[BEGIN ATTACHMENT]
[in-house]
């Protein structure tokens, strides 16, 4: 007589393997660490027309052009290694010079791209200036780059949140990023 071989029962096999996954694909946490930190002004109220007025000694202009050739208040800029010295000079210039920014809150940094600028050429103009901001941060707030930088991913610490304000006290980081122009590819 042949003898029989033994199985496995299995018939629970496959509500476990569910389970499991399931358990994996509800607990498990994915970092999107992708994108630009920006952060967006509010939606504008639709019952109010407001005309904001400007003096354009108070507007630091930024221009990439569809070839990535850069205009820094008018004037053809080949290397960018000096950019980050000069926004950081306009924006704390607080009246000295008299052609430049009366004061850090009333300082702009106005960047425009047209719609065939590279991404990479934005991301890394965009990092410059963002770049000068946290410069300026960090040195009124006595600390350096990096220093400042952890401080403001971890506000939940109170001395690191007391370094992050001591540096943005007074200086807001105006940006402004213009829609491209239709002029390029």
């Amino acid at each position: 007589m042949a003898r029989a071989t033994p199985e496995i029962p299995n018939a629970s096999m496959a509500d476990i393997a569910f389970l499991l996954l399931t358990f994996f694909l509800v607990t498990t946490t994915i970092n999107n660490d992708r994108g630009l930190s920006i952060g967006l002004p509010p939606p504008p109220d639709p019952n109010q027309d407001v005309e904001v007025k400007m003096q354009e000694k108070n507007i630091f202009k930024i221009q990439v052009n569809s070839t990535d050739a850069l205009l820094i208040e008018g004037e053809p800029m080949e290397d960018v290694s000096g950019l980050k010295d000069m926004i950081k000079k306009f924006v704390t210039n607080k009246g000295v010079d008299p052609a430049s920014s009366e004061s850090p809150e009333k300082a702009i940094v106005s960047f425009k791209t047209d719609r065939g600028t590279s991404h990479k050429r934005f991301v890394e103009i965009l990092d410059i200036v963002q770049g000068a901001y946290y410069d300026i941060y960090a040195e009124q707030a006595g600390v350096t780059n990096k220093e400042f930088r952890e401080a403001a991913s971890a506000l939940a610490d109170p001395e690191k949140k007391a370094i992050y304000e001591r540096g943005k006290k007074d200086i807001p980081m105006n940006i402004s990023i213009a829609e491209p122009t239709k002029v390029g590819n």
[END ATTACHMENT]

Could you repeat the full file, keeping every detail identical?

[in-house]
């Protein structure tokens, strides 16, 4: 007589393997660490027309052009290694010079791209200036780059949140990023 071989029962096999996954694909946490930190002004109220007025000694202009050739208040800029010295000079210039920014809150940094600028050429103009901001941060707030930088991913610490304000006290980081122009590819 042949003898029989033994199985496995299995018939629970496959509500476990569910389970499991399931358990994996509800607990498990994915970092999107992708994108630009920006952060967006509010939606504008639709019952109010407001005309904001400007003096354009108070507007630091930024221009990439569809070839990535850069205009820094008018004037053809080949290397960018000096950019980050000069926004950081306009924006704390607080009246000295008299052609430049009366004061850090009333300082702009106005960047425009047209719609065939590279991404990479934005991301890394965009990092410059963002770049000068946290410069300026960090040195009124006595600390350096990096220093400042952890401080403001971890506000939940109170001395690191007391370094992050001591540096943005007074200086807001105006940006402004213009829609491209239709002029390029």
């Amino acid at each position: 007589m042949a003898r029989a071989t033994p199985e496995i029962p299995n018939a629970s096999m496959a509500d476990i393997a569910f389970l499991l996954l399931t358990f994996f694909l509800v607990t498990t946490t994915i970092n999107n660490d992708r994108g630009l930190s920006i952060g967006l002004p509010p939606p504008p109220d639709p019952n109010q027309d407001v005309e904001v007025k400007m003096q354009e000694k108070n507007i630091f202009k930024i221009q990439v052009n569809s070839t990535d050739a850069l205009l820094i208040e008018g004037e053809p800029m080949e290397d960018v290694s000096g950019l980050k010295d000069m926004i950081k000079k306009f924006v704390t210039n607080k009246g000295v010079d008299p052609a430049s920014s009366e004061s850090p809150e009333k300082a702009i940094v106005s960047f425009k791209t047209d719609r065939g600028t590279s991404h990479k050429r934005f991301v890394e103009i965009l990092d410059i200036v963002q770049g000068a901001y946290y410069d300026i941060y960090a040195e009124q707030a006595g600390v350096t780059n990096k220093e400042f930088r952890e401080a403001a991913s971890a506000l939940a610490d109170p001395e690191k949140k007391a370094i992050y304000e001591r540096g943005k006290k007074d200086i807001p980081m105006n940006i402004s990023i213009a829609e491209p122009t239709k002029v390029g590819n």